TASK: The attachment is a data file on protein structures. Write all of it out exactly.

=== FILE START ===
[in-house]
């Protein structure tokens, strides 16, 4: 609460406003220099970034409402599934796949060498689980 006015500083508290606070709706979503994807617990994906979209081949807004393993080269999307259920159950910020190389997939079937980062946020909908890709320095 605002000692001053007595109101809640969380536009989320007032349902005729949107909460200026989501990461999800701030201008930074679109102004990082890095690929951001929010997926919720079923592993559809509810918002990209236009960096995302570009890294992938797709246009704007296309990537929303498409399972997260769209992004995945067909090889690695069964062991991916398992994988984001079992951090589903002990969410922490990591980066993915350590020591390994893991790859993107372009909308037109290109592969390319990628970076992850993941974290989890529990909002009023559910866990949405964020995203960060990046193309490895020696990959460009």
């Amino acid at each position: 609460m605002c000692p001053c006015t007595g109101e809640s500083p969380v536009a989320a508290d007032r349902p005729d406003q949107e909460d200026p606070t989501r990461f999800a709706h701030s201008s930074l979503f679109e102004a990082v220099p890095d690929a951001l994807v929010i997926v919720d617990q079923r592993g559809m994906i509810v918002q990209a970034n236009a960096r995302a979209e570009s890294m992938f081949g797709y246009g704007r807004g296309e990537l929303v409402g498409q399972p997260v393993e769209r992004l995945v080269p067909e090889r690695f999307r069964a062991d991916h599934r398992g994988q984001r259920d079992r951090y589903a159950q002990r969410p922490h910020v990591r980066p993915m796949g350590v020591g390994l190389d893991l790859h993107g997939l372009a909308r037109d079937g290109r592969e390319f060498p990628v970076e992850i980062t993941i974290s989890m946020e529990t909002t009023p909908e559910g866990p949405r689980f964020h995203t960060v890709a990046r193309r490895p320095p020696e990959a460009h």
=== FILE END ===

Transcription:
[in-house]
């Protein structure tokens, strides 16, 4: 609460406003220099970034409402599934796949060498689980 006015500083508290606070709706979503994807617990994906979209081949807004393993080269999307259920159950910020190389997939079937980062946020909908890709320095 605002000692001053007595109101809640969380536009989320007032349902005729949107909460200026989501990461999800701030201008930074679109102004990082890095690929951001929010997926919720079923592993559809509810918002990209236009960096995302570009890294992938797709246009704007296309990537929303498409399972997260769209992004995945067909090889690695069964062991991916398992994988984001079992951090589903002990969410922490990591980066993915350590020591390994893991790859993107372009909308037109290109592969390319990628970076992850993941974290989890529990909002009023559910866990949405964020995203960060990046193309490895020696990959460009």
């Amino acid at each position: 609460m605002c000692p001053c006015t007595g109101e809640s500083p969380v536009a989320a508290d007032r349902p005729d406003q949107e909460d200026p606070t989501r990461f999800a709706h701030s201008s930074l979503f679109e102004a990082v220099p890095d690929a951001l994807v929010i997926v919720d617990q079923r592993g559809m994906i509810v918002q990209a970034n236009a960096r995302a979209e570009s890294m992938f081949g797709y246009g704007r807004g296309e990537l929303v409402g498409q399972p997260v393993e769209r992004l995945v080269p067909e090889r690695f999307r069964a062991d991916h599934r398992g994988q984001r259920d079992r951090y589903a159950q002990r969410p922490h910020v990591r980066p993915m796949g350590v020591g390994l190389d893991l790859h993107g997939l372009a909308r037109d079937g290109r592969e390319f060498p990628v970076e992850i980062t993941i974290s989890m946020e529990t909002t009023p909908e559910g866990p949405r689980f964020h995203t960060v890709a990046r193309r490895p320095p020696e990959a460009h």